Thursday, November 29, 2012

Life and Things

I have had barely a moment to myself since being back due to my father being very ill. He had a bowel cancer op  about a week after I left  for Europe and seemed to be recovering well for the first few weeks but then things  started going down hill very rapidly.I went to see him the first full day back and wasn't too happy with what I saw and when I rang him early the next morning to check how he was ,he was dry retching on the phone- so rushed straight over there, took him to his doctor who immediately hospitalised him in the small country hospital where my fathers partner was also in respite and then they decided to do an emergency transfer to Geelong Hospital two days later. Things were definitely not looking good and matters are complicated by two  large arterial embolisms in his leg and behind his lung. His medical presentation is difficult  at the best of times and he has just turned 80, so taking into account all these factors I am not sure what the prognosis will be and the doctors are reluctant to say much, apart from telling me the actual physical things going on. He does seem to be improving, but on the other hand the embolisms are still there. Then there is my fathers partner- my father was her carer and she is high care and not able to look after herself- she has no close-by family so she is in respite, but she was in respite in another town about 50 km away so i moved her to Geelong where I can at least take her to the hospital to see dad- so all in all I have had little time to do anything else , but race around trying to organise things, seeing dad and getting  life after hospital organised because it is quite apparent they will not be able to return to the farm where they were living. My youngest daughter was also doing exams, and whilst she still has a year of high school to go it is important that she does well.

It a means I have not done much work, which impacts on my budget, and then I had a workshop for this week and one for next month, here in Geelong cancel as well.I am beginning to wonder whether  my workshops have any appeal at all?

Yesterday afternoon was the first time I had a moment to myself and printed an A3 thermofax my friend Margo from Teinture Textile had made for me when I visited her. I had made a drawing of all things french, from  my various encounters, and the drawing was a little inspired by toile de jouy. I printed it with thickened dye and did not have time to try printing ink.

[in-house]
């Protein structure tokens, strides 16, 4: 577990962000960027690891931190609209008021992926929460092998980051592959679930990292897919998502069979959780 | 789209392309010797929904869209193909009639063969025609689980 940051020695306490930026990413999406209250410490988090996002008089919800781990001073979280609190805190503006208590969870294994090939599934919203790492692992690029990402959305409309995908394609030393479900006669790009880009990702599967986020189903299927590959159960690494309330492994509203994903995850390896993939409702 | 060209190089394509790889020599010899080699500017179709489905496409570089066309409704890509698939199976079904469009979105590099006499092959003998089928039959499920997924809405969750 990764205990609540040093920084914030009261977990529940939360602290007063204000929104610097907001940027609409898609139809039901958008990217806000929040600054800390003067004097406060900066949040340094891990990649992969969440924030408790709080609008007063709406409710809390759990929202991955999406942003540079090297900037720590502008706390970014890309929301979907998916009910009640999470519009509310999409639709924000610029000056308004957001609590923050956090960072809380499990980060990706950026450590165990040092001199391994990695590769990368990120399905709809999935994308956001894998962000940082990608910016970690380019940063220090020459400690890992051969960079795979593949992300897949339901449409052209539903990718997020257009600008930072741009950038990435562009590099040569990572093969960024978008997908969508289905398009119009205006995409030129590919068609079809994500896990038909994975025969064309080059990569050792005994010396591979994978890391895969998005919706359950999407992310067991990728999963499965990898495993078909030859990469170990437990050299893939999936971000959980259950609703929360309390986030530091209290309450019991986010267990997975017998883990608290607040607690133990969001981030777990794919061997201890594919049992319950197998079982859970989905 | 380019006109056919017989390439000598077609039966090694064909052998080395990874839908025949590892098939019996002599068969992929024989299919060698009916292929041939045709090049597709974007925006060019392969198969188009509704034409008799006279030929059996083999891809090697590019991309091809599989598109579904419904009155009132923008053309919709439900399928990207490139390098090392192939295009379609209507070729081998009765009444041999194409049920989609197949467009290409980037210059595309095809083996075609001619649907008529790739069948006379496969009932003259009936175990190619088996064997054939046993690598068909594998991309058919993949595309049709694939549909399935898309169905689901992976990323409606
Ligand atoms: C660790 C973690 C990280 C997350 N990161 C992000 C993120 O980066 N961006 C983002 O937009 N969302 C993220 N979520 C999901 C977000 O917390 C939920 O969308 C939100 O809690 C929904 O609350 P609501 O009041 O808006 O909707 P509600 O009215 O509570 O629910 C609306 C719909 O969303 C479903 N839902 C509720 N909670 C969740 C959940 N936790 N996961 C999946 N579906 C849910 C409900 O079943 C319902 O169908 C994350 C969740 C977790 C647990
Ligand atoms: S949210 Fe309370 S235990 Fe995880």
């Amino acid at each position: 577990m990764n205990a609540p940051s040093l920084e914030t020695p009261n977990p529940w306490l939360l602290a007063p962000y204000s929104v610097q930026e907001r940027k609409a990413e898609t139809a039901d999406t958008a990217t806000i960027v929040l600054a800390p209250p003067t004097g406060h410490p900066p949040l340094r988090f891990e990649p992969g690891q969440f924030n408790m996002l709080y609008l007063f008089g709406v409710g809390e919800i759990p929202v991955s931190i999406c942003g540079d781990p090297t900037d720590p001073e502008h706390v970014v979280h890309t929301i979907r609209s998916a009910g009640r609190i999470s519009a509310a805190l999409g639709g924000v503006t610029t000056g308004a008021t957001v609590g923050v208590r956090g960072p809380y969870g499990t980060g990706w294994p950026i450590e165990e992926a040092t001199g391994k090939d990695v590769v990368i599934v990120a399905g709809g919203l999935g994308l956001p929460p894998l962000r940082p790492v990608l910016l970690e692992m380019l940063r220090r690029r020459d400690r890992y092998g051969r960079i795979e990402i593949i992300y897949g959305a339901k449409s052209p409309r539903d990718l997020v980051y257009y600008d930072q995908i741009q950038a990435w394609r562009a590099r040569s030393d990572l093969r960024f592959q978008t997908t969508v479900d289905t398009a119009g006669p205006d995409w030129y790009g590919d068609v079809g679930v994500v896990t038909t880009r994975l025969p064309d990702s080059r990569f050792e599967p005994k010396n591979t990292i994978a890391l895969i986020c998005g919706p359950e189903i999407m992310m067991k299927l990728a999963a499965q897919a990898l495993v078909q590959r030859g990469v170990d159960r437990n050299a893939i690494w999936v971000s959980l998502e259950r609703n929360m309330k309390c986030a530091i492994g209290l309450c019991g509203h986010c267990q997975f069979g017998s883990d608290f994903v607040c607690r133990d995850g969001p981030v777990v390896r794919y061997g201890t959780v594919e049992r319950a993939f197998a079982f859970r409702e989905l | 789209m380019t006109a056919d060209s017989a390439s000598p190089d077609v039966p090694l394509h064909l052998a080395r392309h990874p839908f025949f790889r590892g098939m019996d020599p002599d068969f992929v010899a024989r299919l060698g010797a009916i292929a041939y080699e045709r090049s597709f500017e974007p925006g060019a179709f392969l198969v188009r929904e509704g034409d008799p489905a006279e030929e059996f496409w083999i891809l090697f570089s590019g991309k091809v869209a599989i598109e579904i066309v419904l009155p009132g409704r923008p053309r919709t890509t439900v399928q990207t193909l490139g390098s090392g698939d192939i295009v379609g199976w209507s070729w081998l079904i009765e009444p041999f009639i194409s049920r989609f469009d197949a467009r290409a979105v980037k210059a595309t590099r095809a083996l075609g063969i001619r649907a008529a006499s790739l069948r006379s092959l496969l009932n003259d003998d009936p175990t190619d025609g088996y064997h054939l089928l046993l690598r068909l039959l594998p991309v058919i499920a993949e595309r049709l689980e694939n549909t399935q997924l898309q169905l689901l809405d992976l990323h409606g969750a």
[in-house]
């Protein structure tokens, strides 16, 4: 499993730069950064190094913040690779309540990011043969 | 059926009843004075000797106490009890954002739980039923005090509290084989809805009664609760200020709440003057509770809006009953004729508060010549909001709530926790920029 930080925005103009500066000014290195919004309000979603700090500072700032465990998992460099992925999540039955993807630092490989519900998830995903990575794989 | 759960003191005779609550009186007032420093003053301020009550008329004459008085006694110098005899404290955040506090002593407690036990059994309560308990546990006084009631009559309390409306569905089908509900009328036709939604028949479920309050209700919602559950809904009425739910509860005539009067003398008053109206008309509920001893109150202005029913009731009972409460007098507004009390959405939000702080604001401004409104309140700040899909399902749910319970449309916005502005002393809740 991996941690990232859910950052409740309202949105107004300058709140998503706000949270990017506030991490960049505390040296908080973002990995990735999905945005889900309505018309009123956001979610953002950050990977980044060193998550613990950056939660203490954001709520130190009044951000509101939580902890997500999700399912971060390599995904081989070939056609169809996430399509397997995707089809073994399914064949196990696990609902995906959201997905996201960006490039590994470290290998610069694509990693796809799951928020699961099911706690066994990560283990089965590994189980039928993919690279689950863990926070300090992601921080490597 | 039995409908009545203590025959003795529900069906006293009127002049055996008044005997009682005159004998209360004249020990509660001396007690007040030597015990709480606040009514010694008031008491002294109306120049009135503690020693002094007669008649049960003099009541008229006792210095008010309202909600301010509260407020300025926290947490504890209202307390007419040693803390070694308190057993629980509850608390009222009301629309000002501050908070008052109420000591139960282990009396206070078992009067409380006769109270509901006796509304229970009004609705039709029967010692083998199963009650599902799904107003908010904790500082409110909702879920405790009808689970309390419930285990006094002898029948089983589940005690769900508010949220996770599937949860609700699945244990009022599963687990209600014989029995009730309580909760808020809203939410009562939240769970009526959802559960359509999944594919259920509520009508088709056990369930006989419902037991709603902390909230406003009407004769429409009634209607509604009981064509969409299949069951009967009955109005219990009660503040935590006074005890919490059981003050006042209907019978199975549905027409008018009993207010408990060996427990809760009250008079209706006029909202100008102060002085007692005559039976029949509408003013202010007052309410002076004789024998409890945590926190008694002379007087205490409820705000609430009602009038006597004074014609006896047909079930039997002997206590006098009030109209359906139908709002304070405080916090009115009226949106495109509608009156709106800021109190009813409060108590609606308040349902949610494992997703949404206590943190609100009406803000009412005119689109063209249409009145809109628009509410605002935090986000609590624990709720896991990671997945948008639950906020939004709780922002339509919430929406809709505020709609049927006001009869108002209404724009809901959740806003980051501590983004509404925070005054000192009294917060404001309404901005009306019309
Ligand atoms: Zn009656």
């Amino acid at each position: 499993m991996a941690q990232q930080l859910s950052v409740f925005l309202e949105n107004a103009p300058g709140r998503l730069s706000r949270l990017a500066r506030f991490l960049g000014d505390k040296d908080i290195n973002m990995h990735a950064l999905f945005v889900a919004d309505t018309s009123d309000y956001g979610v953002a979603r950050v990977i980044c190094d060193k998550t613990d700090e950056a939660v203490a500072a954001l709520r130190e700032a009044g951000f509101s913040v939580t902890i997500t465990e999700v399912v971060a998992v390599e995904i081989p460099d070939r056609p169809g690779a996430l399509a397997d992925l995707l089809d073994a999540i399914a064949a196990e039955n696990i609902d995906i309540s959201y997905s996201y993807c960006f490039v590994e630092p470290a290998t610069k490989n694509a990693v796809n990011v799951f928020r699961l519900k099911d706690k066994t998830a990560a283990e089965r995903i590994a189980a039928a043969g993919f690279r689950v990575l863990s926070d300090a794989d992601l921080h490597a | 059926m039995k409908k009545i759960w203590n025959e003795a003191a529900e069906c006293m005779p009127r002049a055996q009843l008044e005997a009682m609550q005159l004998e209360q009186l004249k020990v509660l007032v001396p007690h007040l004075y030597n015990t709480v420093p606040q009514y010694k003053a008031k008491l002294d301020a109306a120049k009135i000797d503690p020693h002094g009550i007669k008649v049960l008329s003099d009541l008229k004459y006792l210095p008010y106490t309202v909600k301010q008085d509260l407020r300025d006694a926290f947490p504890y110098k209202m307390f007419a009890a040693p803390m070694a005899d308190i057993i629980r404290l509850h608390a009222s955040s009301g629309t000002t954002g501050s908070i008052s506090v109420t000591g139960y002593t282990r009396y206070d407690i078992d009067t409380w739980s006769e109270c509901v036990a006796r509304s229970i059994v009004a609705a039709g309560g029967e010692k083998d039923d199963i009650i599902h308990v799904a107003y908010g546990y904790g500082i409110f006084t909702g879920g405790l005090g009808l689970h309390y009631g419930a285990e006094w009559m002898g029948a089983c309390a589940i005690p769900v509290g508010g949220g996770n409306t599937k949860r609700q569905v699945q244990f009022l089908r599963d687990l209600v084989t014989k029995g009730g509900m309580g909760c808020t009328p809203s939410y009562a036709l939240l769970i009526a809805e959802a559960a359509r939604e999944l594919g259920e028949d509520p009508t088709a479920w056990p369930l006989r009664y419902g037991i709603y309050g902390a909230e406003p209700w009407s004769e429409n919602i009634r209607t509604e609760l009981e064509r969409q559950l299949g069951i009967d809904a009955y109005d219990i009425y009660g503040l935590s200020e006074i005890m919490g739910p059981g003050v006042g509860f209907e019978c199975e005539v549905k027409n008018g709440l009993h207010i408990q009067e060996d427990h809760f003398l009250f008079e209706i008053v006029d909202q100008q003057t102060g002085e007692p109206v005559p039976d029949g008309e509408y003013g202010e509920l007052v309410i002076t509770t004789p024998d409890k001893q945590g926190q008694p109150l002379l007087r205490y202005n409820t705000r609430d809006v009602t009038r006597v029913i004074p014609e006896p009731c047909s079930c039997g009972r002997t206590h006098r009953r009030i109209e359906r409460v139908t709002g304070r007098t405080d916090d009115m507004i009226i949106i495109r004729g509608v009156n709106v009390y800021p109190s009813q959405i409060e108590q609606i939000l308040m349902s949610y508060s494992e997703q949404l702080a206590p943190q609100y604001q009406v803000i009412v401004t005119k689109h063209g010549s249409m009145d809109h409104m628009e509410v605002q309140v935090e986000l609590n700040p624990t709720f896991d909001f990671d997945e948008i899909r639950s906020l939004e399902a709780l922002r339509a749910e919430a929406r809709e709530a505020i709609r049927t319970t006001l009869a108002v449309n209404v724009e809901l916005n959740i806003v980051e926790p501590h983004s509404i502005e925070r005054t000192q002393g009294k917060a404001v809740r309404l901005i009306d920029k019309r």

The first print is done on calico and the  other print was about the fourth print on white cotton . I actually attached the thermofax screen to my breakdown printing screen as I did not have material to make a sturdy frame for the thermofax, so I was surprised it came out so well. This thermofax screen  was not quite perfect ( and Margo did make  me another, but I did not want to ruin it in case the dye did something to it)  which I will make a frame for.Anyway i quite liked the result and will play some more when I get some time.It will also go into my book Inspired by France.

Travellers' Blanket On-Line Class
There is still time to book into the On-line class to make your own memory inspired stitched piece. I call them blankets as a tongue in cheek to the  number of times people  have called my work, blankets at markets etc, and traveller because I often stitch on the pieces whilst I am travelling. The cost of the class is $60AUS and would be a terrific project for the holiday season as it is very transportable and you can stitch on it when you have a moment to spare or when the whim strikes.You can read more about the travellers Blanket in the December/January issue of Quilting Arts and another image can be seen here and here. Email me for an information sheet on the class.The class will commence on 3 December

Don't forget there are Sentinelle pieces for sale- although  the fourth in the image  in my previous post  is sold and will be watching the world from Whidbey Island. Or you can stitch your own sentinelle panel- as I sell the printed panels for $15AUS plus postage and I can print them onto any colour hand dyed fabric you like.( cats and owls are available too!)